The climate crisis has also threatened food production, with the increase in droughts, floods, and pestilence leading to reduced yields and crop failure, putting SDG 2 (zero hunger) in jeopardy. The simple act of separately collecting and composting our organic discards can support food security by making local food systems more resilient to climate-related environmental stressors.
Not only does composted soil draw down carbon from the atmosphere, increasing soil’s ability to be a carbon sink, it also enriches the bacteria in the soil that facilitate a good harvest. Composted soil has also been shown to preserve nutrients in the face of drought and absorb and detoxify floodwaters to prevent the worst outcomes of flooding.
The necessity of composting organics is especially important in the Global South, not only because the majority of the region’s waste streams are made up of organics, but because Global South communities are on the frontlines of the changing climate’s worst impacts. Composting can support communities in both flood-prone areas like the Philippines and Bangladesh, and in dry Sub-Saharan Africa to protect local agriculture. Fortunately, communities across the world have been practicing composting for generations. The next step is for governments to scale composting infrastructure in their climate plans.
Zero waste systems do not only promote climate resilience but support economic stability and equity as well. Zero waste has been shown to support SDG 8 (decent work and economic growth), by creating up to 200 times as many jobs as disposal systems like landfilling and incineration. And there are not just more jobs but better jobs: studies show that zero waste systems support higher wages and better working conditions than in disposal systems, and allow workers to develop and use a diverse range of skills, from equipment repair to public outreach. Reports show that an 80% diversion of organics and recyclables could lead to 18,000 new jobs in places like Ho Chi Minh City, Viet Nam, and Dar es Salaam, Tanzania, and 36,000 new jobs in São Paulo, Brazil.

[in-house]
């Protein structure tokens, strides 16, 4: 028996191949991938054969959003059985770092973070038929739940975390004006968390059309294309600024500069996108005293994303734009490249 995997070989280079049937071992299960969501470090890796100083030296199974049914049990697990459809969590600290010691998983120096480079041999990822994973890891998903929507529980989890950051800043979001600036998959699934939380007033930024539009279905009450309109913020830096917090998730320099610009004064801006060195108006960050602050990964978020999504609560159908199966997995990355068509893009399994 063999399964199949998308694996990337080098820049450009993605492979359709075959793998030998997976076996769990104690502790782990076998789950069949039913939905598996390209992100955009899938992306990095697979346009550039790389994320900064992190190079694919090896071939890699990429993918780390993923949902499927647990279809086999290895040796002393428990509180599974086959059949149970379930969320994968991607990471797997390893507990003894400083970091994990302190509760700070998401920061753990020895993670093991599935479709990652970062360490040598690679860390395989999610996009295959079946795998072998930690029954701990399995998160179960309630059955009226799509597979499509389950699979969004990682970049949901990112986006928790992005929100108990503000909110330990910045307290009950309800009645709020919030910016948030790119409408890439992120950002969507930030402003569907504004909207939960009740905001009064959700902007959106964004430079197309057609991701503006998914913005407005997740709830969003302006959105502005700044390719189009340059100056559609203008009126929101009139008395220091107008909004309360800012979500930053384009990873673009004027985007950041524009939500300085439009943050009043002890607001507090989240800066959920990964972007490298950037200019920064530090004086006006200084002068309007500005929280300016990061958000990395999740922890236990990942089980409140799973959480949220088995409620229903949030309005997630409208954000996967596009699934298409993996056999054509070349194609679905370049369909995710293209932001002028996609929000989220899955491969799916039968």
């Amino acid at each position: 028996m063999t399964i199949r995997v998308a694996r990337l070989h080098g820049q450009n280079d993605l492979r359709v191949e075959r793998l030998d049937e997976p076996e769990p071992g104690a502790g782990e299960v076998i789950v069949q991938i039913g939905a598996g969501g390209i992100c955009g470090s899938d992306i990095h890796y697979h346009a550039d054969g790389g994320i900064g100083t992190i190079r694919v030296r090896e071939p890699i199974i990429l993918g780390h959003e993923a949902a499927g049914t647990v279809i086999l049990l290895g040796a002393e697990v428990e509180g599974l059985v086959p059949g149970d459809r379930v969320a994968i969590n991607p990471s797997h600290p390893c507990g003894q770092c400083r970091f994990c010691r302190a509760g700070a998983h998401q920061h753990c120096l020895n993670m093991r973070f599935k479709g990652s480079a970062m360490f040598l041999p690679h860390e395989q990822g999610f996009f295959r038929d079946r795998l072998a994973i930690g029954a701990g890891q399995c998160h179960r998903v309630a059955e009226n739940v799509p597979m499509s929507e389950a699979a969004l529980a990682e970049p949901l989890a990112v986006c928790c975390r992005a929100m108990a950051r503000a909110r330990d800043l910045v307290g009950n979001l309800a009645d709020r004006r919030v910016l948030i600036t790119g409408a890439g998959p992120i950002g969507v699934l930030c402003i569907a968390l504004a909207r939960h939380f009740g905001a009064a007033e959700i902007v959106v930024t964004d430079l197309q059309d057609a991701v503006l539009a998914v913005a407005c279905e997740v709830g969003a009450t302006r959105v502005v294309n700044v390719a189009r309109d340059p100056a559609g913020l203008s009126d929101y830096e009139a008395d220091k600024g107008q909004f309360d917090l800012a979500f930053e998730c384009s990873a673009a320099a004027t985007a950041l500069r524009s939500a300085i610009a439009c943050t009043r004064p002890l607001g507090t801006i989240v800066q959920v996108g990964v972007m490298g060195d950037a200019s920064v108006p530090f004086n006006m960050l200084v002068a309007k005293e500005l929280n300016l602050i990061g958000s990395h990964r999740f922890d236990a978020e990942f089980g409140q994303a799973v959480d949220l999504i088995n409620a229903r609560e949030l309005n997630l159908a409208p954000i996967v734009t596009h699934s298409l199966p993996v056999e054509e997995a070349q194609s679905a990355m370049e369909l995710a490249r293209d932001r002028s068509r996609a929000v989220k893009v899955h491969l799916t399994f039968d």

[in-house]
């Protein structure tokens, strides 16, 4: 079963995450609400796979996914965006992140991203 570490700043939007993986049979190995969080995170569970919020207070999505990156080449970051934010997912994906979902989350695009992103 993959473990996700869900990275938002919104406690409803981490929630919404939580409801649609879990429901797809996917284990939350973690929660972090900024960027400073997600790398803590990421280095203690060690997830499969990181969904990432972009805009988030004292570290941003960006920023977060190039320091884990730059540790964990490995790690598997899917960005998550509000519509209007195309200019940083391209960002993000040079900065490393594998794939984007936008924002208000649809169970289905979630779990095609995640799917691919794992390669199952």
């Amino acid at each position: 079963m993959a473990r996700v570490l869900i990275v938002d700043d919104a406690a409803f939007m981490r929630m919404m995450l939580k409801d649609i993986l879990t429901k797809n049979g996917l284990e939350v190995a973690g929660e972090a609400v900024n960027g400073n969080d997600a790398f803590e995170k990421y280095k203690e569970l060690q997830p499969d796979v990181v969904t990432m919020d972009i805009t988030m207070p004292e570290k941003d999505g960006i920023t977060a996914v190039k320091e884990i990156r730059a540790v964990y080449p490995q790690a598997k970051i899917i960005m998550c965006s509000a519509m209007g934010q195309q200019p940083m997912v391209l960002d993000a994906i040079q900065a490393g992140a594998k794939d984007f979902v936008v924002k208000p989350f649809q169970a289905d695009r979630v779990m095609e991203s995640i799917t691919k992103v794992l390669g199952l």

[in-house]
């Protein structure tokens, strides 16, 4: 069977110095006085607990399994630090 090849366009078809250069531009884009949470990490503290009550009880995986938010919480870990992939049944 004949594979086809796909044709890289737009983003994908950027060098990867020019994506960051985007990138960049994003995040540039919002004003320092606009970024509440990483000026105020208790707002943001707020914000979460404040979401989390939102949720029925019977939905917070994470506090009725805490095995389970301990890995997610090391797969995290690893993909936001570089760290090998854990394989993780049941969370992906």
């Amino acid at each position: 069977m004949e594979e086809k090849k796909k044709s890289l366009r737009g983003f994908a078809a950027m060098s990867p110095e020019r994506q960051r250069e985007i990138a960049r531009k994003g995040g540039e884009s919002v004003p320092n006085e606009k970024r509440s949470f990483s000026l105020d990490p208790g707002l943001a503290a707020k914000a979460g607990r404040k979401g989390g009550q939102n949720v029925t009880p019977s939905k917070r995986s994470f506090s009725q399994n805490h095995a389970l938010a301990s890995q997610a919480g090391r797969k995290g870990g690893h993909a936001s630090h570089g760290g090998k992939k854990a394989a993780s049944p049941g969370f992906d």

Governments that put in place zero waste strategies also fight poverty (SDG 1) and systemic inequities (SDG 10). Much of the existing recycling collection around the world is performed by the informal recycling sector, particularly in the Global South. There are between 12.6 million and 56 million people worldwide currently working as informal recyclers, and the majority of them work in unsafe and undignified conditions with very little pay, job security, or worker protections. By adopting a zero waste system, local governments “formalize” these workers, meaning that they are recognized and compensated for the important work they do for the community, and are given a seat at the decision-making table.
For example, in Buenos Aires, Argentina, the government contracted 6,500 registered workers in 12 waste picker cooperatives to run their recycling system, which the cooperatives co-manage with the local government. Through this partnership workers receive the recognition and support they deserve, and the city saves thousands of tons of GHG emissions. The cooperative Amanecer de los Cartoneros alone prevents an estimated 112,157 tons of GHG emissions per year.
Sometimes the simplest and most obvious solutions are the best, and the same is true for the waste sector. With a modest investment in scaling zero waste solutions, governments can achieve quick results towards meeting the SDGs.